Concerns over flooding have eased in the Top End with the intensity of former tropical cyclone Ellie at last subsiding over the southwestern Northern Territory.
A series of earlier severe weather warnings for remote communities in the Simpson, Lasseter and Tanami districts were cancelled by authorities on Sunday morning.
The region had been bracing for impact as Ellie moved back into the Northern Territory (NT) after wreaking havoc in Western Australia.
“Ex-tropical cyclone Ellie has finally weakened over southwestern parts of the NT,” the Bureau of Meteorology said.
“Severe weather is no longer occurring in Northern Territory. Thunderstorm activity in the Simpson district later today may bring isolated heavy rainfall and a severe thunderstorm warning will be issued if this occurs.”
While the immediate threat has passed, the situation will continue to be monitored.
West Australian authorities and the Australian Defence Force are meanwhile supporting towns in the Kimberley region after rain generated by Ellie caused Fitzroy River to break its banks.
Record-breaking flooding continues in the catchment.
The remote town of Fitzroy Crossing and tiny Indigenous community of Noonkanbah were devastated after the river last week reached a record peak of 15.81 metres.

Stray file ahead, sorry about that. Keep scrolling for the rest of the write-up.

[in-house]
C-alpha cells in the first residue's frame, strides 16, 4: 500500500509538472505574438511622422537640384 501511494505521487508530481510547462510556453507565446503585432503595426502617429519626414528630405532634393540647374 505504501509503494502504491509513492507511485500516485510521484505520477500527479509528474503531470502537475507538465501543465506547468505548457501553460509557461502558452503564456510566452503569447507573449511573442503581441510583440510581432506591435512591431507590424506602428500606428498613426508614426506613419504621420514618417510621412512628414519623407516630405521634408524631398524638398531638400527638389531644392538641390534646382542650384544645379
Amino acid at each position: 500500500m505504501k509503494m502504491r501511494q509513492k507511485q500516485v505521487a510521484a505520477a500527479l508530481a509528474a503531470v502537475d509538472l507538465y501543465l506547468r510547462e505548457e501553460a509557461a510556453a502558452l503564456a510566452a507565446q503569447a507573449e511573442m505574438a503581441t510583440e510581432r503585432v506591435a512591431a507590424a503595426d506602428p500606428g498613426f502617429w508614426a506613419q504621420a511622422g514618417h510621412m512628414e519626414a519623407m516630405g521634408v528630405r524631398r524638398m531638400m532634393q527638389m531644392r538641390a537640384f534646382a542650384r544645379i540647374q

The rain cleared on Saturday, making it once again safe to open the Fitzroy Crossing airport.
That allowed authorities to deliver 3000 kilograms of food, medicine and other supplies to the cut-off region.
More than 100 residents have already been evacuated from the Kimberley but more may be relocated in the coming days as flooding continues in the towns of Looma and Willare.
WA Emergency Services Minister Stephen Dawson spoke to locals at Fitzroy Crossing on Saturday afternoon and thanked the community for their resilience.
“Nothing like this has ever been experienced in Western Australia before,” he told reporters.
“To their great credit, they’ve been patient and they’ve persevered.”
Authorities in Queensland say severe thunderstorms and heavy rain are possible on Sunday for the state’s north and west.
The communities of Palmerville, Georgetown, Mount Isa, Cloncurry, Urandangi and Boulia are all in the firing line.
Residents in NSW’s far west are also being warned that the Darling River is yet to peak.
The town of Menindee has already been inundated but the river could rise to more than 10.7 metres in the coming days, which is higher than the 1976 record.